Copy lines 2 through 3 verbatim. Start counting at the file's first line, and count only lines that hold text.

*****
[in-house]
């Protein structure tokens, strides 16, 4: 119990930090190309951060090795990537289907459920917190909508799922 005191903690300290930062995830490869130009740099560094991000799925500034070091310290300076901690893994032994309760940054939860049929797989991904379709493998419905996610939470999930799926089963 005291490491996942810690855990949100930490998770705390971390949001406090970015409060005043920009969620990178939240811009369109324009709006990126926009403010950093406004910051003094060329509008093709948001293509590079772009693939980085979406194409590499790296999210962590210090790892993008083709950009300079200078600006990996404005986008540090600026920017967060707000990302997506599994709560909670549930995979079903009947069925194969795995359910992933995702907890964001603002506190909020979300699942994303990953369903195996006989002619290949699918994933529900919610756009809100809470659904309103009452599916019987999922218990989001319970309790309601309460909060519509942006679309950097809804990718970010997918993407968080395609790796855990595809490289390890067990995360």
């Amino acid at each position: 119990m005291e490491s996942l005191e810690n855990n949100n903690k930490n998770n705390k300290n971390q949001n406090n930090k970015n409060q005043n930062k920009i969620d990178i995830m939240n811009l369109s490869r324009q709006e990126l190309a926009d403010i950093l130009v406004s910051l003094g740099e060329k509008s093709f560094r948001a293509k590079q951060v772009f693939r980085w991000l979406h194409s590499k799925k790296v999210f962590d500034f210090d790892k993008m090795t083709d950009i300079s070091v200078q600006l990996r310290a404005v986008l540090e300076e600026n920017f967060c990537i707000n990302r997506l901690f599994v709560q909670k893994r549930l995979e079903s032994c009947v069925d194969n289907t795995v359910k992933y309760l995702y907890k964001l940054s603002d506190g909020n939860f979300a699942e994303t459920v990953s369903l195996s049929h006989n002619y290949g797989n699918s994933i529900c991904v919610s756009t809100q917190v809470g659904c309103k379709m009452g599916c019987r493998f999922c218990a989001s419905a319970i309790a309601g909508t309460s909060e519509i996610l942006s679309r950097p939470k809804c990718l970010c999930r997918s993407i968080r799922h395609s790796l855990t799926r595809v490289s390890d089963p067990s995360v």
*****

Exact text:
């Protein structure tokens, strides 16, 4: 119990930090190309951060090795990537289907459920917190909508799922 005191903690300290930062995830490869130009740099560094991000799925500034070091310290300076901690893994032994309760940054939860049929797989991904379709493998419905996610939470999930799926089963 005291490491996942810690855990949100930490998770705390971390949001406090970015409060005043920009969620990178939240811009369109324009709006990126926009403010950093406004910051003094060329509008093709948001293509590079772009693939980085979406194409590499790296999210962590210090790892993008083709950009300079200078600006990996404005986008540090600026920017967060707000990302997506599994709560909670549930995979079903009947069925194969795995359910992933995702907890964001603002506190909020979300699942994303990953369903195996006989002619290949699918994933529900919610756009809100809470659904309103009452599916019987999922218990989001319970309790309601309460909060519509942006679309950097809804990718970010997918993407968080395609790796855990595809490289390890067990995360």
């Amino acid at each position: 119990m005291e490491s996942l005191e810690n855990n949100n903690k930490n998770n705390k300290n971390q949001n406090n930090k970015n409060q005043n930062k920009i969620d990178i995830m939240n811009l369109s490869r324009q709006e990126l190309a926009d403010i950093l130009v406004s910051l003094g740099e060329k509008s093709f560094r948001a293509k590079q951060v772009f693939r980085w991000l979406h194409s590499k799925k790296v999210f962590d500034f210090d790892k993008m090795t083709d950009i300079s070091v200078q600006l990996r310290a404005v986008l540090e300076e600026n920017f967060c990537i707000n990302r997506l901690f599994v709560q909670k893994r549930l995979e079903s032994c009947v069925d194969n289907t795995v359910k992933y309760l995702y907890k964001l940054s603002d506190g909020n939860f979300a699942e994303t459920v990953s369903l195996s049929h006989n002619y290949g797989n699918s994933i529900c991904v919610s756009t809100q917190v809470g659904c309103k379709m009452g599916c019987r493998f999922c218990a989001s419905a319970i309790a309601g909508t309460s909060e519509i996610l942006s679309r950097p939470k809804c990718l970010c999930r997918s993407i968080r799922h395609s790796l855990t799926r595809v490289s390890d089963p067990s995360v």